Tuesday, March 2, 2010

The Truth about High Fructose Corn Syrup

You’ve probably seen the commercials brought to you by the Corn Refiners Association (CRA) to persuade you that high-fructose corn syrup (HFCS) is perfectly safe. They say it’s natural, made from corn, it's like sugar, and fine in moderation.

As a doctor, I can only advise you not to be fooled. The truth is, there are a lot of reasons to avoid high-fructose corn syrup—and shocking new research has just added one more to this list.

Let’s begin with what we already know: A processed alternative to sugar, HFCS is a favorite of the food industry for its ability to provide maximum sweetness at minimal cost. But while HFCS might be cheap to manufacture, you only need to look at statistics to see that its widespread use over the last 25 years has come at a very high price to consumers.

Fructose doesn’t trigger satiety hormones like other types of glucose do—one reason why it’s been targeted as a prime suspect in the rising obesity epidemic. Studies have also linked HFCS to elevated triglycerides, (bad cholesterol), insulin resistance…and even increased risk of colon cancer.

Finally, when you consider yet another fact—that you’ll find HFCS hiding in a seemingly endless number of processed foods, from yogurt to soup to salad dressing—moderate intake of this particular ingredient proves to be a major challenge. In fact, the average total consumption of HFCS is approximately 13 teaspoons per day—likely even higher among certain populations, including children and teens.

That’s precisely what makes this next piece of recent research so disturbing.

This past January, a study published in Environmental Health revealed that nine out of twenty samples of commercial HFCS contained detectable levels of the heavy metal mercury—presumably, the result of contamination with “mercury-grade” caustic soda during the HFCS manufacturing process. Even more shocking, these samples came in the form of a variety of popular name-brands—Smucker’s, Kraft, Hershey’s, Quaker, and Yoplait, to name a few.

In the United States, current regulation is limited only to methyl mercury in fish—but if these results are any indication, new practices are undoubtedly in order. In the meantime, keeping products containing HFCS as far away from your plate as possible appears to be the only truly safe precaution.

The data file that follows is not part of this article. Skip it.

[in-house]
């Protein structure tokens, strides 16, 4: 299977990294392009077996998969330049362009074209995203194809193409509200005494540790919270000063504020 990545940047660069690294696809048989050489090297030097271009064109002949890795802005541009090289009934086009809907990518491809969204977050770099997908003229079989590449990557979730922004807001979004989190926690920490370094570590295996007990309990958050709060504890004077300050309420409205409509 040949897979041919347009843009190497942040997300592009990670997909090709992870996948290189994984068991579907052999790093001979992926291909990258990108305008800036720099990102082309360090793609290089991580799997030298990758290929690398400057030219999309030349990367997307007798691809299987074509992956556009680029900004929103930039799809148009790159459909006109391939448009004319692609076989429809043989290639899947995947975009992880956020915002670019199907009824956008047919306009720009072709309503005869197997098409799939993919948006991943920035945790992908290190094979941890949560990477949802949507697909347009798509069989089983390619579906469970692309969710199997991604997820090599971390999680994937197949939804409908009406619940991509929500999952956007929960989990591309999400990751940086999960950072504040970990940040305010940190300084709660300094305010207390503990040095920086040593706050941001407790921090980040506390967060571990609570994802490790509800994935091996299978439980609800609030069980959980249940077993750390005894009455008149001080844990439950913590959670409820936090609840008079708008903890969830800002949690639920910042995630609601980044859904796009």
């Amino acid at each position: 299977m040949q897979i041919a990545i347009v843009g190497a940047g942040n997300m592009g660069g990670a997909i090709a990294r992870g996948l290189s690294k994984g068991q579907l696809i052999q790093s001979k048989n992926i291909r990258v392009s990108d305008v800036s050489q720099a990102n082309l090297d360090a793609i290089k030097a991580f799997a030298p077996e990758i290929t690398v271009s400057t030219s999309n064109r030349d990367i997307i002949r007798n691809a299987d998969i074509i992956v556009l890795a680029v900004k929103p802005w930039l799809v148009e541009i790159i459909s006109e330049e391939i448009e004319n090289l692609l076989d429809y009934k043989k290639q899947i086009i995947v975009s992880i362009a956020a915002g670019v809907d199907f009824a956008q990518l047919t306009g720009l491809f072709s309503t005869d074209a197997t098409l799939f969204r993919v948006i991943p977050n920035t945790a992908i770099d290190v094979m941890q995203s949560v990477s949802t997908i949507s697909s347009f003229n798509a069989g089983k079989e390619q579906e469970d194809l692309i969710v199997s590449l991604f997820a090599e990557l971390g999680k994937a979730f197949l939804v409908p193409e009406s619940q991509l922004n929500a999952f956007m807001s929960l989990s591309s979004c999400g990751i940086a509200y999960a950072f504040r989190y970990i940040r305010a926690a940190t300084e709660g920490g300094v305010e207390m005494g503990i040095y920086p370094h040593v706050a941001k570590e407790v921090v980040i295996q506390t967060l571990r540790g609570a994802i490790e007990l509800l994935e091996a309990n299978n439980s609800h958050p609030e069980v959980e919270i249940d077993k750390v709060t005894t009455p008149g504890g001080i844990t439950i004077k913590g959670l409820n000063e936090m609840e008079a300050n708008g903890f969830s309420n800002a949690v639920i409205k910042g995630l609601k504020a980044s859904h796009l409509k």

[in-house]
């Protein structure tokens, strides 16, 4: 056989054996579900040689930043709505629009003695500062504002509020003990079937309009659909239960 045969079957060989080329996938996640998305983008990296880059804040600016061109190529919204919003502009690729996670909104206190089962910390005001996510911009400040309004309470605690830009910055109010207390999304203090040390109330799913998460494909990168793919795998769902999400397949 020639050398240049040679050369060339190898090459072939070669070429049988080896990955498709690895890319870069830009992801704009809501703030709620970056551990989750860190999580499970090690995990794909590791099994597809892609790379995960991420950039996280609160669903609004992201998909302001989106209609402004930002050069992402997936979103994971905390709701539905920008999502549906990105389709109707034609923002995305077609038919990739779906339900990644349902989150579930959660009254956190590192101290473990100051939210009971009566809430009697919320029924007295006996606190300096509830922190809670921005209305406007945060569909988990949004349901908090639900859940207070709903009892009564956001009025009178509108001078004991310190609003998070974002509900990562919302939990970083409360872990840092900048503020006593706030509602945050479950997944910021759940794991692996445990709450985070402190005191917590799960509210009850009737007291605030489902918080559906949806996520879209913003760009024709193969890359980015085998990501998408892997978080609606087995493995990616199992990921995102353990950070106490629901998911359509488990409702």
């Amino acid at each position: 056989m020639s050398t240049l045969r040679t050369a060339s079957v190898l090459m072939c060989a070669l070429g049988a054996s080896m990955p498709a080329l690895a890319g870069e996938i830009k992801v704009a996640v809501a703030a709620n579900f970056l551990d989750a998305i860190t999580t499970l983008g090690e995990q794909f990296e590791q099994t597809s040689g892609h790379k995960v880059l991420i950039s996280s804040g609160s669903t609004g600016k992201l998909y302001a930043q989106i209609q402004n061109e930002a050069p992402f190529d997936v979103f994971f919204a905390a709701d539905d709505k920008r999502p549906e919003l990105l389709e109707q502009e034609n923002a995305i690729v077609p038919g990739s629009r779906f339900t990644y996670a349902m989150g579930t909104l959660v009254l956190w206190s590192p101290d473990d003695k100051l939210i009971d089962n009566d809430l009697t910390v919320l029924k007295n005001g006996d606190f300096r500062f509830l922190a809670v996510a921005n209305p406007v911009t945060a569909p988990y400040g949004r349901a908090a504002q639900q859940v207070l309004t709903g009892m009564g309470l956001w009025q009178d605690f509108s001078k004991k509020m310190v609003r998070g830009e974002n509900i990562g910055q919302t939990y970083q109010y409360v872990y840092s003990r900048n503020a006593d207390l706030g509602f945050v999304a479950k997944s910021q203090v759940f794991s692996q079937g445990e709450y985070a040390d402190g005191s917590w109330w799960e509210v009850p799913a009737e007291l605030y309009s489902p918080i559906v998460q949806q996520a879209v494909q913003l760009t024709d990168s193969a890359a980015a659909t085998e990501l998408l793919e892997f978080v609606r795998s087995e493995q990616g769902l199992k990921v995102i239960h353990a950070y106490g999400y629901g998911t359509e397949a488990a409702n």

That said, it’s important to note that a scientific consulting firm, ChemRisk, was hired by the CRA to examine this new research. ChemRisk did so, and subsequently dismissed the offending report as “flawed and misleading”—citing that only one-third of the tested products yielded barely detectable levels of mercury, levels that were still at concentrations notably lower than you will find in other common foods.

This rebuttal might come as a relief to some. But it doesn’t to me.

Heavy metal toxicity is a major health problem with frightening consequences for both children and adults. It’s a modern crisis that should not—and cannot—be ignored. If nothing else, this study sheds light on just one more potential (and very prevalent) source of exposure to toxins.

That’s why I’d like to encourage you to read the report I’ve put together on heavy metal toxicity—and to share it with anyone you know who wants to learn more about this critical concern. You can download it from my website for free.

Yours in good health,
Isaac Eliaz, M.D., M.S., L.Ac.


  1. I'm so glad to hear opposition to this ubiquitous additive. So many people minimize the effects of HFCS, and I'm happy to now have a good comeback when they tell me it's not that bad for you!

  2. Actually when they genetically engineered corn I found out I was allergic to it and I am so glad although you have 1,000,000 choices in the grocery store I only have 10,000 or less. MAN THIS Is SO BAD! I am going to put it on my Facebook page.
    Sarva Mangalam
    Bb Simmons